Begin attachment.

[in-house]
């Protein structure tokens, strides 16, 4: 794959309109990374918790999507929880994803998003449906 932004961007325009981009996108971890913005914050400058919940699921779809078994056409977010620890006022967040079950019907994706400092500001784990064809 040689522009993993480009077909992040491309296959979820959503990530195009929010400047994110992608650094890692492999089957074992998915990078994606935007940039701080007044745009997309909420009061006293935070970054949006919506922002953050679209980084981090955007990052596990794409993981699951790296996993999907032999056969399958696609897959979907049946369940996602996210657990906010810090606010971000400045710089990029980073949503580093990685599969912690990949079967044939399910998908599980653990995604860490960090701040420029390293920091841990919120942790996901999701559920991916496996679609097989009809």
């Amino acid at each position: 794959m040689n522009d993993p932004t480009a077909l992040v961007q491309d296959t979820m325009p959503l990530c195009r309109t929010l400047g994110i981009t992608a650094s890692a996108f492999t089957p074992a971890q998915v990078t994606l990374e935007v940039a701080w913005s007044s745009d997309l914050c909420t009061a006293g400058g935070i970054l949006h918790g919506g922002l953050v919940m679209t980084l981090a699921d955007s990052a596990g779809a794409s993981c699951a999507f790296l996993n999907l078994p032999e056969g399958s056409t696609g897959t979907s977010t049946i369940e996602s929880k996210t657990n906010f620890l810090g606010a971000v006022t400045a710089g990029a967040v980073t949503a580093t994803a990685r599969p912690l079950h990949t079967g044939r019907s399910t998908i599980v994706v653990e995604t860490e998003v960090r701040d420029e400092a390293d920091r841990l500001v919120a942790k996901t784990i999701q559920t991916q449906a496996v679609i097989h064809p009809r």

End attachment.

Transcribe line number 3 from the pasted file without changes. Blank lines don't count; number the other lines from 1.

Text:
């Amino acid at each position: 794959m040689n522009d993993p932004t480009a077909l992040v961007q491309d296959t979820m325009p959503l990530c195009r309109t929010l400047g994110i981009t992608a650094s890692a996108f492999t089957p074992a971890q998915v990078t994606l990374e935007v940039a701080w913005s007044s745009d997309l914050c909420t009061a006293g400058g935070i970054l949006h918790g919506g922002l953050v919940m679209t980084l981090a699921d955007s990052a596990g779809a794409s993981c699951a999507f790296l996993n999907l078994p032999e056969g399958s056409t696609g897959t979907s977010t049946i369940e996602s929880k996210t657990n906010f620890l810090g606010a971000v006022t400045a710089g990029a967040v980073t949503a580093t994803a990685r599969p912690l079950h990949t079967g044939r019907s399910t998908i599980v994706v653990e995604t860490e998003v960090r701040d420029e400092a390293d920091r841990l500001v919120a942790k996901t784990i999701q559920t991916q449906a496996v679609i097989h064809p009809r």